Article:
Building Robot Drive Trains


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This essential title in McGraw-Hill's ROBOT DNA SERIES is just what robotics hobbyists need to build an effective drive train and gain a full understanding of robot locomotion.

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This essential title in McGraw-Hill's ROBOT DNA SERIES is just what robotics hobbyists need to build an effective drive train and gain a full understanding of robot locomotion. All that's required to get things moving are some inexpensive, off-the-shelf parts and this handy guide.

Topics Include :

  • The Basics of Robot Locomotion
  • Motor Types: An Overview
  • Using DC Motors
  • Using RC Servo Motors
  • Using Stepper Motors
  • Motor Mounting
  • and More.....

400 pages
Author: Dennis Clark and Michael Owings
Format: 6" x 9", Soft cover

Table of Contents Introduction

Chapter 1. The basic of robot locomotion

  • Your robot's niche
    • Indoor environments
    • Outdoor environments
    • Coping with terrain challenges
  • DC motors - A short history and explanation
    • How an electric motor works
    • Stepper motors
    • Controlling DC motors
  • DC electric motors and efficiency
    • What is efficiency
  • The special challenges of motorization
    • Moving your power supply - batteries
    • Coping with power supply noise
    • Electromagnetic interference (EMI)
    • Audible noise

Chapter 2. Motor types: An overview

  • Which type of motor is useful for what kind of robot
    • Motors: How they compare
  • The DC motor
    • How does the DC motor work?
    • Sizing a DC motor
    • Using and finding the DC motor
  • The hobby servo
    • How does the hobby servo work?
    • How hobby servos are rated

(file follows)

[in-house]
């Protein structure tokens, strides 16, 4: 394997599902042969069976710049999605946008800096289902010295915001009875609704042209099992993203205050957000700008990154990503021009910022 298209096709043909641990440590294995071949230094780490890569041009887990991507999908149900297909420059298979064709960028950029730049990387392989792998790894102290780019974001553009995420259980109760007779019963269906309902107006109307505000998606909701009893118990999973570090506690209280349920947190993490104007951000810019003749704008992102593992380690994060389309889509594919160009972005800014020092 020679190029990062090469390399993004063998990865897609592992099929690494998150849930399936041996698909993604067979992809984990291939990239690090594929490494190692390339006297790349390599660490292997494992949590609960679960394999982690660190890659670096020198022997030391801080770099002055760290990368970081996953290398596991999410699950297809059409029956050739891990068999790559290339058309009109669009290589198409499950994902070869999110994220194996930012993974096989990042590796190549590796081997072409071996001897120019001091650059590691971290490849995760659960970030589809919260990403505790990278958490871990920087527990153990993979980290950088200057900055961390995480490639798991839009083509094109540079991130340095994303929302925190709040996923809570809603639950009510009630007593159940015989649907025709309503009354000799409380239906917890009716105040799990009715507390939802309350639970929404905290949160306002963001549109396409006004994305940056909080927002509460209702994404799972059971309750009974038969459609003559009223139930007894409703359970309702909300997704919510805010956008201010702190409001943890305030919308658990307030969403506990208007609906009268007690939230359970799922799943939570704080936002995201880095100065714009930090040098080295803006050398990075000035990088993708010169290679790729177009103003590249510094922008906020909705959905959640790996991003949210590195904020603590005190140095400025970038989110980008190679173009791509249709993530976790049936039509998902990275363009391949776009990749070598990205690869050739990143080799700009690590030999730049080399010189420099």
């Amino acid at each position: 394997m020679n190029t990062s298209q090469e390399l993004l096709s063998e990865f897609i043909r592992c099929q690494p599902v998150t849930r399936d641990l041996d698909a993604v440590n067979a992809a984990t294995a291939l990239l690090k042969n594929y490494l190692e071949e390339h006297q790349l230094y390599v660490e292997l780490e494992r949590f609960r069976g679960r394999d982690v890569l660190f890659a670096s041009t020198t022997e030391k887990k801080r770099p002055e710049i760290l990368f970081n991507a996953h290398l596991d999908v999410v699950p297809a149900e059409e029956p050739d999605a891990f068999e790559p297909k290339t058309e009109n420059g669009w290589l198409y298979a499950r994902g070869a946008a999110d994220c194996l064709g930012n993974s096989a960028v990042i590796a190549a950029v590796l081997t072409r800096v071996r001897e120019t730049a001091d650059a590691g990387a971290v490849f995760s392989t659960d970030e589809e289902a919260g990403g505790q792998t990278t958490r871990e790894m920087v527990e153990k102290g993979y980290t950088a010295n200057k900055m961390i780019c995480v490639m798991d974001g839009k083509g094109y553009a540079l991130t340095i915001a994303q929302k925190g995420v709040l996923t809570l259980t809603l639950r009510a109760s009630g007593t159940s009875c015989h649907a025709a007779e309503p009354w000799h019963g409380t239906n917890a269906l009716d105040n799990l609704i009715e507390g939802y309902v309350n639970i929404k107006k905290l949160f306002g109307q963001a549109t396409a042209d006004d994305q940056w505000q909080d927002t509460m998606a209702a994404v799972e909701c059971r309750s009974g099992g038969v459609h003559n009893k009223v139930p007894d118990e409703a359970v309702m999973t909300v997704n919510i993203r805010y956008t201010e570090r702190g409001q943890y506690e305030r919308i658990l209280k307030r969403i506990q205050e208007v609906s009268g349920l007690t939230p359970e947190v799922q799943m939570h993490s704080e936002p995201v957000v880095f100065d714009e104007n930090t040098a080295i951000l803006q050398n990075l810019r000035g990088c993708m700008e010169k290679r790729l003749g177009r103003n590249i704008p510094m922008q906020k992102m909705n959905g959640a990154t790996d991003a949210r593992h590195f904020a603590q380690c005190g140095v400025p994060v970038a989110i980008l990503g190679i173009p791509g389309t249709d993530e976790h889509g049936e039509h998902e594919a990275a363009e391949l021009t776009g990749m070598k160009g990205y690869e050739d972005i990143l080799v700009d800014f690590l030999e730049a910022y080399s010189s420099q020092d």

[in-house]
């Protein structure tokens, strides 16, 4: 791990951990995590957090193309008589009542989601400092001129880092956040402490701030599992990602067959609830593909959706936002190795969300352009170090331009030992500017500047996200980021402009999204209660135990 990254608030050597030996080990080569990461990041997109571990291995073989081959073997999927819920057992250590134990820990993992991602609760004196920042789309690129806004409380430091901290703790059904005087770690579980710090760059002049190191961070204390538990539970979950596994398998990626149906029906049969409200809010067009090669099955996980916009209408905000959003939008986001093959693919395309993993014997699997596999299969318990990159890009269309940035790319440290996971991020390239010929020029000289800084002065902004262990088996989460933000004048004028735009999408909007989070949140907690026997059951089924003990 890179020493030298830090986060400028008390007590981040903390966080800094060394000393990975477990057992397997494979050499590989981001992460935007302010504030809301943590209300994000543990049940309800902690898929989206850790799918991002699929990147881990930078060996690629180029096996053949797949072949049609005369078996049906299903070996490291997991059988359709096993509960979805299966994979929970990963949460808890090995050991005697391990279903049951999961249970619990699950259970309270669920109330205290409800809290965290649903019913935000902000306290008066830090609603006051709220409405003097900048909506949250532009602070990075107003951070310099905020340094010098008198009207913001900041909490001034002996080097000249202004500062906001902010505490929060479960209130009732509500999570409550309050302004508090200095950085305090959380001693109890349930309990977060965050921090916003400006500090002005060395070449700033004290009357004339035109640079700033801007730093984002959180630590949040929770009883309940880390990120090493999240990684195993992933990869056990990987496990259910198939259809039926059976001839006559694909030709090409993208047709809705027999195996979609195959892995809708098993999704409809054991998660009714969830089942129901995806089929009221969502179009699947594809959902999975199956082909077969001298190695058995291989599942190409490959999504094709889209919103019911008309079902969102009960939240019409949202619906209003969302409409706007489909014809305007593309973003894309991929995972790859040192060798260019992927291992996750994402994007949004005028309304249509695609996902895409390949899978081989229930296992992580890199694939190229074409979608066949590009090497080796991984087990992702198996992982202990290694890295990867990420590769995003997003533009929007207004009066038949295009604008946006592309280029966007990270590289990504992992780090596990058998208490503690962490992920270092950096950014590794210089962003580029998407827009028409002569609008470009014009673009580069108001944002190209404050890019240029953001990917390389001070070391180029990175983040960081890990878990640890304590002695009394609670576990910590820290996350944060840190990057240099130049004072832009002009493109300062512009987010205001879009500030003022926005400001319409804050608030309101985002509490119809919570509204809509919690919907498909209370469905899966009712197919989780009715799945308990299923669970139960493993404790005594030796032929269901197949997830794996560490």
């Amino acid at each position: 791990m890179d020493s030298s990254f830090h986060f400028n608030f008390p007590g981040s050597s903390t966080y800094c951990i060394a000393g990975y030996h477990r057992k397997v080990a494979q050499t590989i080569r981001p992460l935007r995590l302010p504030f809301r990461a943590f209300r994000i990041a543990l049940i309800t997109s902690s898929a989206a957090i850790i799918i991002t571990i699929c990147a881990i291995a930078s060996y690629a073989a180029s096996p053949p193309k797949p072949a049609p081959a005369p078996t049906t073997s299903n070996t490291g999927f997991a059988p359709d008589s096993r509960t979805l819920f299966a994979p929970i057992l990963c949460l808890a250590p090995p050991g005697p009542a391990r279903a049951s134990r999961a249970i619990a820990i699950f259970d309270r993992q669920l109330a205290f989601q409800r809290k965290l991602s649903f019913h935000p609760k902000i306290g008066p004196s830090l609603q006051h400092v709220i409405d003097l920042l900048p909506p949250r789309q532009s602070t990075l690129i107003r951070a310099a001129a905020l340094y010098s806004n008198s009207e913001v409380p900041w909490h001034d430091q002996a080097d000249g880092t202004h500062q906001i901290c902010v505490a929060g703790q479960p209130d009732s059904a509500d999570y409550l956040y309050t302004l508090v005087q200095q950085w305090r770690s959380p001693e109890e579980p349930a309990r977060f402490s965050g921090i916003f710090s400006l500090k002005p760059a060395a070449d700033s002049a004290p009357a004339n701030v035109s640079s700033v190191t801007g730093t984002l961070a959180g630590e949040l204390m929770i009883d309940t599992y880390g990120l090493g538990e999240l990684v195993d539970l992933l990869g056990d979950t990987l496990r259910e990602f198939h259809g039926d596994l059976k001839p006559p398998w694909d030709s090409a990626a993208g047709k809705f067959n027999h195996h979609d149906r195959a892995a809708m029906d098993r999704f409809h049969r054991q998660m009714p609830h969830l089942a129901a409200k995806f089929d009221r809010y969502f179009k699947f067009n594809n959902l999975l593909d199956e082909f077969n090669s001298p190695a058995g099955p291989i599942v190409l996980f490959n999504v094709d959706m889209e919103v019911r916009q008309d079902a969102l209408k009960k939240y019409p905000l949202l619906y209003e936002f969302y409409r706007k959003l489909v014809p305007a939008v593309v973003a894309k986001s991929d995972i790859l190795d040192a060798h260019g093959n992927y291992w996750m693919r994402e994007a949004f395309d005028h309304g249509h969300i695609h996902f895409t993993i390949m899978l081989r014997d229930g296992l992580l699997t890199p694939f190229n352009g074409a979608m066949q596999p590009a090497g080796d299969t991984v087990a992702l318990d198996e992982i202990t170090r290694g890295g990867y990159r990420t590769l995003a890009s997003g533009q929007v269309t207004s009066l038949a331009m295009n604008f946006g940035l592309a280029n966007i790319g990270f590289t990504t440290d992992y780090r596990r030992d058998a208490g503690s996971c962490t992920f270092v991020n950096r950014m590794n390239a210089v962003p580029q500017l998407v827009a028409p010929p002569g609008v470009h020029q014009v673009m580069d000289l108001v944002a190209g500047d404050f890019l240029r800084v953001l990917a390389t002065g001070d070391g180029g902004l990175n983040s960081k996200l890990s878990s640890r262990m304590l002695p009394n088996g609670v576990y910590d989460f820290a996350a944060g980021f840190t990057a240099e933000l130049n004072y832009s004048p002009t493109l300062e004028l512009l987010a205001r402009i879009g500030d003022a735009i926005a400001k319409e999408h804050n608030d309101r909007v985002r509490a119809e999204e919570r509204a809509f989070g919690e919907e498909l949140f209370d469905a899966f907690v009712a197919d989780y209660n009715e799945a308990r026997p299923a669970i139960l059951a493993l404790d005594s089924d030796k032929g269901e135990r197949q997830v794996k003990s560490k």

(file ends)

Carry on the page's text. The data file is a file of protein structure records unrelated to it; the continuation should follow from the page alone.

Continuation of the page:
• Sizing a hobby servo
    • Finding the hobby servo
  • The stepper motor
    • How does the stepper motor work?
    • How can I tell what kind of stepper motor I have?
    • Sizing a stepper motor
    • Finding and using the stepper motor
  • Determining the power needed to move the robot
    • Finding the power needed by a wheeled platform
    • Finding the power needed by a walking platform
    • Sizing a stepper motor
  • The effect of terrain and debris

Chapter 3. Using DC Motors

  • Motor selection
  • Speed versus torque - plain versus geared motors
    • Gears - fundamentals
    • Gear vocabulary
    • Types of gears
    • Gearheads and gearboxes
    • Backlash
    • Obtaining standalone gearboxes
    • Gearing and efficiency
  • The motor shaft
    • Types of shaft loading
    • Shaft coupling
    • Shafts: standard and strange
  • Other issues - service life, noise, and braking
    • Maximizing motor life
    • Braking
    • Minimizing noise
  • Selecting and purchasing a motor
    • Understanding DC motor data
    • Do-it-yourself current draw and torque testing
    • Other factors to consider

Chapter 4. Using RC servo motors

  • Choosing the right servo to use
    • Hacking a servo for continuous rotation
  • Determining and increasing the hobby servo's power
  • Determining the speed of your hobby servo
  • The strength of a hobby servo
  • Controlling the hobby servo
    • Hardware servo control
    • An alternative futaba S3003 servo hack for fully variable speed control
  • Other RC hobby servo controller options
    • Parallax stamp II controlling a Scott Edwards MiniSSC servo controller
    • Parallax stamp IISX controlling a ferrettronics FT639 controller chip
    • BASCOM/AVR controlling a TTT SSC chip with an Atmel 90S2313 microcontroller
    • One more way to use the RC hobby servo

Chapter 5. Using stepper motors

  • What we're not going to discuss
  • Choosing the right stepper
    • Dynamic torque and other specs you want to see
    • But will it move the robot?
  • Determining stepper motor types and wiring
    • The unipolar stepper motor
    • Unipolar stepper motor step patterns
    • The bipolar stepper motor
    • Did you see that? The big secret behind the step patterns
    • The universal stepper motor
    • One last word on bipolar and unipolar configurations
  • Where to get stepper motors
    • Gleaning stepper motors from printers and disk drives
  • Stepper motor control and driver circuits
    • Discrete unipolar stepper motor control and driver circuits
    • Discrete bipolar stepper motor control and driver circuits
    • Test clock for your stepper controller/driver circuits
    • Single - chip stepper motor driver solutions
    • Special microcontroller-based stepper controllers
  • One last resource

Chapter 6. Mounting motors

  • Balance, symmetry, and alignment
  • Motor brackets
    • Metal mounting brackets